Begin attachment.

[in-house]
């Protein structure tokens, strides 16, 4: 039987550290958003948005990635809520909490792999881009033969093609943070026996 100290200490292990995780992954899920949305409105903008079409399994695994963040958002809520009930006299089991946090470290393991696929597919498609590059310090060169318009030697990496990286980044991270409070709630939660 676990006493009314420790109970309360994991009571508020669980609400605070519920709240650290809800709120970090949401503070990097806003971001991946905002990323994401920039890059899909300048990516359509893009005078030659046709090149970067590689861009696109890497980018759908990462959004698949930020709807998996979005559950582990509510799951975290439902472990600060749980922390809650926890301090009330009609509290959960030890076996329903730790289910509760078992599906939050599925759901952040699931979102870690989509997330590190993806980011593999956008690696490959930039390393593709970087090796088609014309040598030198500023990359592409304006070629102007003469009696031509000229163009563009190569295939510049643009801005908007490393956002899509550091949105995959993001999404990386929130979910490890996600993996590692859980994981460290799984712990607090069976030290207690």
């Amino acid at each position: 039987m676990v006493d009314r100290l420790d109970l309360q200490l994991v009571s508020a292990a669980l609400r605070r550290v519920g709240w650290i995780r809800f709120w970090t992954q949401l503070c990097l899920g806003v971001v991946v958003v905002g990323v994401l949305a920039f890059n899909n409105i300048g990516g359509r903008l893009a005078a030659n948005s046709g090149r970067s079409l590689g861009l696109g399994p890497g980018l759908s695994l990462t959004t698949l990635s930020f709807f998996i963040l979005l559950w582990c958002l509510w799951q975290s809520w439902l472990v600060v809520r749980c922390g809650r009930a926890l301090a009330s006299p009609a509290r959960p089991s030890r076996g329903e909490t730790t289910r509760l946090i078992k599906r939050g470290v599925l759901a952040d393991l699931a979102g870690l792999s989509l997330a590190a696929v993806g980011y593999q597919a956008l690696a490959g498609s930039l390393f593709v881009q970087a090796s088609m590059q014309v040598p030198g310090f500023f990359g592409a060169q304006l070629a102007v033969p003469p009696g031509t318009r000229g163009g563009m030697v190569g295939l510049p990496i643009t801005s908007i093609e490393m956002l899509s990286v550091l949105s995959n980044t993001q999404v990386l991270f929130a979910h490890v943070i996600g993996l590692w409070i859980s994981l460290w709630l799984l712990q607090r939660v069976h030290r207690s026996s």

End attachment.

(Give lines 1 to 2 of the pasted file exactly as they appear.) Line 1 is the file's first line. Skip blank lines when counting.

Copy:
[in-house]
């Protein structure tokens, strides 16, 4: 039987550290958003948005990635809520909490792999881009033969093609943070026996 100290200490292990995780992954899920949305409105903008079409399994695994963040958002809520009930006299089991946090470290393991696929597919498609590059310090060169318009030697990496990286980044991270409070709630939660 676990006493009314420790109970309360994991009571508020669980609400605070519920709240650290809800709120970090949401503070990097806003971001991946905002990323994401920039890059899909300048990516359509893009005078030659046709090149970067590689861009696109890497980018759908990462959004698949930020709807998996979005559950582990509510799951975290439902472990600060749980922390809650926890301090009330009609509290959960030890076996329903730790289910509760078992599906939050599925759901952040699931979102870690989509997330590190993806980011593999956008690696490959930039390393593709970087090796088609014309040598030198500023990359592409304006070629102007003469009696031509000229163009563009190569295939510049643009801005908007490393956002899509550091949105995959993001999404990386929130979910490890996600993996590692859980994981460290799984712990607090069976030290207690």